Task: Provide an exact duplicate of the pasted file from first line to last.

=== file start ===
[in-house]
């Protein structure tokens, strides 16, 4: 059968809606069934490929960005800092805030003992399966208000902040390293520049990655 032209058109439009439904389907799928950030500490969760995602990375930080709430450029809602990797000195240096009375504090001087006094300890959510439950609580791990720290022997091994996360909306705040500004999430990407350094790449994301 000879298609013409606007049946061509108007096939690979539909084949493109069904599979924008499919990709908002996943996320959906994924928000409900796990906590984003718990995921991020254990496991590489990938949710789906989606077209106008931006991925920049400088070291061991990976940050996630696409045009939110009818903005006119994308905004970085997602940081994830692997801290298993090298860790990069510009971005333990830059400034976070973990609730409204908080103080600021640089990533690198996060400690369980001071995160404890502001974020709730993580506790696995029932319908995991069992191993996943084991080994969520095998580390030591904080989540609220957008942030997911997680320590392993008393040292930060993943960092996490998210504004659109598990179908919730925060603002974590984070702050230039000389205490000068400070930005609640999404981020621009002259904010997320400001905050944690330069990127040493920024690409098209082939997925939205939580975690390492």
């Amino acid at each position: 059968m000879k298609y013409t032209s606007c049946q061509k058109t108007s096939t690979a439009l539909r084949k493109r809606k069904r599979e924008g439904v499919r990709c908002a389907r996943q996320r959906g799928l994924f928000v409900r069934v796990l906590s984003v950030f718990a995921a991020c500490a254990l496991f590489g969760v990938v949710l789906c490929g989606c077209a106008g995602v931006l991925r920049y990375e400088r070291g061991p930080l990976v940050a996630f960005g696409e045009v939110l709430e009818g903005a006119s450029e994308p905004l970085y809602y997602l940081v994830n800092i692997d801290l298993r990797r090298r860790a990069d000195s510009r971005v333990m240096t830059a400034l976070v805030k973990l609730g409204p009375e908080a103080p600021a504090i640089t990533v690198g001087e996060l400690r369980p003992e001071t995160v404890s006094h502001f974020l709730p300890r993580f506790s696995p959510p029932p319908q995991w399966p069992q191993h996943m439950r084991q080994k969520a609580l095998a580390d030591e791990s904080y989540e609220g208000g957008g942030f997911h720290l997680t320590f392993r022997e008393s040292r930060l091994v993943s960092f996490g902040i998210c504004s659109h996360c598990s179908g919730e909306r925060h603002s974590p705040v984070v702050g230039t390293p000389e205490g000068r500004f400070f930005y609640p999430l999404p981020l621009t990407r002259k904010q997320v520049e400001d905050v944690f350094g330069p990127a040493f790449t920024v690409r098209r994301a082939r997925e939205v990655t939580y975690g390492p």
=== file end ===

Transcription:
[in-house]
């Protein structure tokens, strides 16, 4: 059968809606069934490929960005800092805030003992399966208000902040390293520049990655 032209058109439009439904389907799928950030500490969760995602990375930080709430450029809602990797000195240096009375504090001087006094300890959510439950609580791990720290022997091994996360909306705040500004999430990407350094790449994301 000879298609013409606007049946061509108007096939690979539909084949493109069904599979924008499919990709908002996943996320959906994924928000409900796990906590984003718990995921991020254990496991590489990938949710789906989606077209106008931006991925920049400088070291061991990976940050996630696409045009939110009818903005006119994308905004970085997602940081994830692997801290298993090298860790990069510009971005333990830059400034976070973990609730409204908080103080600021640089990533690198996060400690369980001071995160404890502001974020709730993580506790696995029932319908995991069992191993996943084991080994969520095998580390030591904080989540609220957008942030997911997680320590392993008393040292930060993943960092996490998210504004659109598990179908919730925060603002974590984070702050230039000389205490000068400070930005609640999404981020621009002259904010997320400001905050944690330069990127040493920024690409098209082939997925939205939580975690390492």
């Amino acid at each position: 059968m000879k298609y013409t032209s606007c049946q061509k058109t108007s096939t690979a439009l539909r084949k493109r809606k069904r599979e924008g439904v499919r990709c908002a389907r996943q996320r959906g799928l994924f928000v409900r069934v796990l906590s984003v950030f718990a995921a991020c500490a254990l496991f590489g969760v990938v949710l789906c490929g989606c077209a106008g995602v931006l991925r920049y990375e400088r070291g061991p930080l990976v940050a996630f960005g696409e045009v939110l709430e009818g903005a006119s450029e994308p905004l970085y809602y997602l940081v994830n800092i692997d801290l298993r990797r090298r860790a990069d000195s510009r971005v333990m240096t830059a400034l976070v805030k973990l609730g409204p009375e908080a103080p600021a504090i640089t990533v690198g001087e996060l400690r369980p003992e001071t995160v404890s006094h502001f974020l709730p300890r993580f506790s696995p959510p029932p319908q995991w399966p069992q191993h996943m439950r084991q080994k969520a609580l095998a580390d030591e791990s904080y989540e609220g208000g957008g942030f997911h720290l997680t320590f392993r022997e008393s040292r930060l091994v993943s960092f996490g902040i998210c504004s659109h996360c598990s179908g919730e909306r925060h603002s974590p705040v984070v702050g230039t390293p000389e205490g000068r500004f400070f930005y609640p999430l999404p981020l621009t990407r002259k904010q997320v520049e400001d905050v944690f350094g330069p990127a040493f790449t920024v690409r098209r994301a082939r997925e939205v990655t939580y975690g390492p």